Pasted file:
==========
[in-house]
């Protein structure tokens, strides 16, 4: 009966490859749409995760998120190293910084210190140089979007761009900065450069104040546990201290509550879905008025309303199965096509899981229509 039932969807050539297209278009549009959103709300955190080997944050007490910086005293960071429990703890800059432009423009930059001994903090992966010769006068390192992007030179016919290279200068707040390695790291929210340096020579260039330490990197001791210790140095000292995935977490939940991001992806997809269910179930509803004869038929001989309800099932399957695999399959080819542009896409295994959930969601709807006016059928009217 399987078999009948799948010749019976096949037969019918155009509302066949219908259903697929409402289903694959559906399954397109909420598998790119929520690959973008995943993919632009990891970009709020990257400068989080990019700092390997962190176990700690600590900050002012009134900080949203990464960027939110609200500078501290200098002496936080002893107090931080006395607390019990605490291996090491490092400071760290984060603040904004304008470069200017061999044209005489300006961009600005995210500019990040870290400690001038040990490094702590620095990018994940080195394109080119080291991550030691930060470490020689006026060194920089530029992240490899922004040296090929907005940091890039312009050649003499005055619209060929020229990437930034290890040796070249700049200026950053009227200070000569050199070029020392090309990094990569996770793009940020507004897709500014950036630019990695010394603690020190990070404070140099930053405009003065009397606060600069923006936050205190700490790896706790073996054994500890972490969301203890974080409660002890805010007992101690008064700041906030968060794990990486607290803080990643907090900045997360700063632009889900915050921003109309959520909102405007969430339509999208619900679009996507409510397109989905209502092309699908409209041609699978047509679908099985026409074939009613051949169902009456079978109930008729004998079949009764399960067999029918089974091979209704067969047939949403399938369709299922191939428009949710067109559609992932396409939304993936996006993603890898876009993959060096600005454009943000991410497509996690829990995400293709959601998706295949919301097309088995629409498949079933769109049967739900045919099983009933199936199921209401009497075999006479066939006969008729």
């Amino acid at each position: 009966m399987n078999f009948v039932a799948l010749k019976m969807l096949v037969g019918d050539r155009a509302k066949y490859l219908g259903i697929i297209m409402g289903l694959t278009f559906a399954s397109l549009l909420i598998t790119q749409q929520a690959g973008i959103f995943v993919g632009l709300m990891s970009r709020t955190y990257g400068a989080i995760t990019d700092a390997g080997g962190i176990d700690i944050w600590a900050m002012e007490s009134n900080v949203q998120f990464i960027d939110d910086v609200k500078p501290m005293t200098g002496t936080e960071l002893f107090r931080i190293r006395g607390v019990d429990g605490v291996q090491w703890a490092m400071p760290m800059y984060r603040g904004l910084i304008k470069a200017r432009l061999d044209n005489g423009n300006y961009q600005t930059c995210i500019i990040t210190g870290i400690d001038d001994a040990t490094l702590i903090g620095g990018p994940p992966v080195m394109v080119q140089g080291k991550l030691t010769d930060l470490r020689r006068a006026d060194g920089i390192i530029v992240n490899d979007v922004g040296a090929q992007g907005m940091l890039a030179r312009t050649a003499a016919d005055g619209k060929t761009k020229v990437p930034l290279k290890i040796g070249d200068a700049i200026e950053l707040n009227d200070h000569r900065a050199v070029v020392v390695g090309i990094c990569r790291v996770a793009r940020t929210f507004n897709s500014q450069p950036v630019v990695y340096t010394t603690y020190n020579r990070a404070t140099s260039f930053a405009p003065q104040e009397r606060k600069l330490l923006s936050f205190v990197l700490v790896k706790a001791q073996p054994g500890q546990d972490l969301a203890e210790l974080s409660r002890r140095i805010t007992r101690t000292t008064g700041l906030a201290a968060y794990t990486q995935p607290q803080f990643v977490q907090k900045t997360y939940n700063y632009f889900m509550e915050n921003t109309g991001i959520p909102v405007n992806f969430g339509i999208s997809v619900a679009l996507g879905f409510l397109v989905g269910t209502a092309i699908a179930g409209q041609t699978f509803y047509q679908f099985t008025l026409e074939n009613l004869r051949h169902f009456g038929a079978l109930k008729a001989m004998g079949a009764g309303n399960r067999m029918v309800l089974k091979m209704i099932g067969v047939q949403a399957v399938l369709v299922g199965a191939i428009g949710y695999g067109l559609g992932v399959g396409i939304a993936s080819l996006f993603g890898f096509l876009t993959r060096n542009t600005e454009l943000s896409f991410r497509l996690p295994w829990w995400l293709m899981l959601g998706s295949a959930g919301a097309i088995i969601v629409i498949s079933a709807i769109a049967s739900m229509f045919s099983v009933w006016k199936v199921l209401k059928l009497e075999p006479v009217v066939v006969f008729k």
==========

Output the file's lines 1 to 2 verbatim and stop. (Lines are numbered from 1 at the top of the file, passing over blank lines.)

[in-house]
């Protein structure tokens, strides 16, 4: 009966490859749409995760998120190293910084210190140089979007761009900065450069104040546990201290509550879905008025309303199965096509899981229509 039932969807050539297209278009549009959103709300955190080997944050007490910086005293960071429990703890800059432009423009930059001994903090992966010769006068390192992007030179016919290279200068707040390695790291929210340096020579260039330490990197001791210790140095000292995935977490939940991001992806997809269910179930509803004869038929001989309800099932399957695999399959080819542009896409295994959930969601709807006016059928009217 399987078999009948799948010749019976096949037969019918155009509302066949219908259903697929409402289903694959559906399954397109909420598998790119929520690959973008995943993919632009990891970009709020990257400068989080990019700092390997962190176990700690600590900050002012009134900080949203990464960027939110609200500078501290200098002496936080002893107090931080006395607390019990605490291996090491490092400071760290984060603040904004304008470069200017061999044209005489300006961009600005995210500019990040870290400690001038040990490094702590620095990018994940080195394109080119080291991550030691930060470490020689006026060194920089530029992240490899922004040296090929907005940091890039312009050649003499005055619209060929020229990437930034290890040796070249700049200026950053009227200070000569050199070029020392090309990094990569996770793009940020507004897709500014950036630019990695010394603690020190990070404070140099930053405009003065009397606060600069923006936050205190700490790896706790073996054994500890972490969301203890974080409660002890805010007992101690008064700041906030968060794990990486607290803080990643907090900045997360700063632009889900915050921003109309959520909102405007969430339509999208619900679009996507409510397109989905209502092309699908409209041609699978047509679908099985026409074939009613051949169902009456079978109930008729004998079949009764399960067999029918089974091979209704067969047939949403399938369709299922191939428009949710067109559609992932396409939304993936996006993603890898876009993959060096600005454009943000991410497509996690829990995400293709959601998706295949919301097309088995629409498949079933769109049967739900045919099983009933199936199921209401009497075999006479066939006969008729």